Apart from the losses that virtually every franchise is suffering one of the major concerns has to be the spirally salaries that players are demanding and clubs cannot afford. Sadly this is now impacting on the levels below the A League.
Just as happened when Rugby Union turned professional players in the lower grades who had previously played for peanuts suddenly felt that they were entitled to a greater slice of the pie. Seeing players taking all of the hard earned money out of the clubs, the number of volunteers started to dwindle and many clubs ended up closing their doors or reducing the number of teams they ran.
The recent Deloittes Annual Review of Football Finance showed that the English Premier League remains the richest league in football, yet Manchester City’s wage bill was a staggering GBP173million, Chelsea topped the Salary charts with GBP191million. Income in the EPL rose by 12% to GBP2,271million, while the next nearest league the German Bundesliga was GBP700million behind.
These are massive figures which the Hyundai A league will never be in a position to compete with. One of the big issues on a relative scale is that there are many players who are playing in Australia that are receiving salaries that are not in line with what the clubs or the league can afford at this point in time.
Despite the quote from the Review in the UK stating “fans want to see their cash on the field, not in the boardroom,” ringing true in Australia, fans want to see value for money. One of the great things about Australia is that our sports stars live in the community; they are not locked away on private estates as is the case in the UK or the USA. They are felt to be a part of the community and there is a closer link between them and the fans, that is why local players tend to achieve more at their local clubs than ‘blow-ins.’ The other thing that happens is word soon filters out as to the players earnings.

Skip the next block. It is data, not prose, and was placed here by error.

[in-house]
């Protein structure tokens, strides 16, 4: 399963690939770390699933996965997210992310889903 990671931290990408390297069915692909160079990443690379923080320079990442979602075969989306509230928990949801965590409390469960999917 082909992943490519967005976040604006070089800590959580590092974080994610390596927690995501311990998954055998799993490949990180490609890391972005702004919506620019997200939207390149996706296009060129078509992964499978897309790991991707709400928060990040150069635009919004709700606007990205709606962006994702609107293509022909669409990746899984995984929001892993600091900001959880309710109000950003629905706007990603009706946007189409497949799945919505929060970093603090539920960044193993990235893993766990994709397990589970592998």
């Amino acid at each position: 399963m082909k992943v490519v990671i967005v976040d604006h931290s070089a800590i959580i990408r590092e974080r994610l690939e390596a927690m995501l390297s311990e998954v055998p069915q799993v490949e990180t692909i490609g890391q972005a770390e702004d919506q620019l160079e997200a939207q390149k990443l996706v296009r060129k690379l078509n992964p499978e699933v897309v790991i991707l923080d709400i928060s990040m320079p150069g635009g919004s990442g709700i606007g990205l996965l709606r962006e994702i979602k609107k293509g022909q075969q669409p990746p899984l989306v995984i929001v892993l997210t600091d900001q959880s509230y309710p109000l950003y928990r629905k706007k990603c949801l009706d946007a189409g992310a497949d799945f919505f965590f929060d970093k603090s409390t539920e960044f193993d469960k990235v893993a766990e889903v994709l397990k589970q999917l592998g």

The question has to be asked by many of these clubs when an agent or player puts in a wage demand, “would he be paid this anywhere else?” In at least fifty percent of cases the answer will probably be a resounding “No.” So why meet those demands? The reason is because with no transfer system in place they can walk off to another club and they will probably pay that extra money. The problem is this is happening far too often at all levels of the game.
The A League is about to enter its 8th season, and now has two more sides than it had in season one. Yet as the FFA talk about developing players we see that at the end of last season there were 22 players who in seven seasons or less had played for 3 or more clubs – two were on their 4th! – in the Hyundai A league, which is a staggering amount of clubs in such a short space of time, 69 had played for at least two clubs.
Some of these players are developing so with no transfers between clubs it is common-sense that one club will try and tempt them to join their team with an improved deal, but this means that in some cases these yet to be really proven players are ending up with salaries beyond their abilities or experience. It is not their fault but the fault of the system and the clubs.
When word gets out as to what they are earning the expectations rise with their colleagues and we witness an ever rising spiral that affects all levels of the game.
Maybe it is time that a transfer system was introduced to the Hyundai A league in order to help keep the rising salary expectations under control. If not we could see the demands outweighing the incomes generated by the clubs, and with many under the risky sole-ownership model clubs and owners may be forced to close their doors.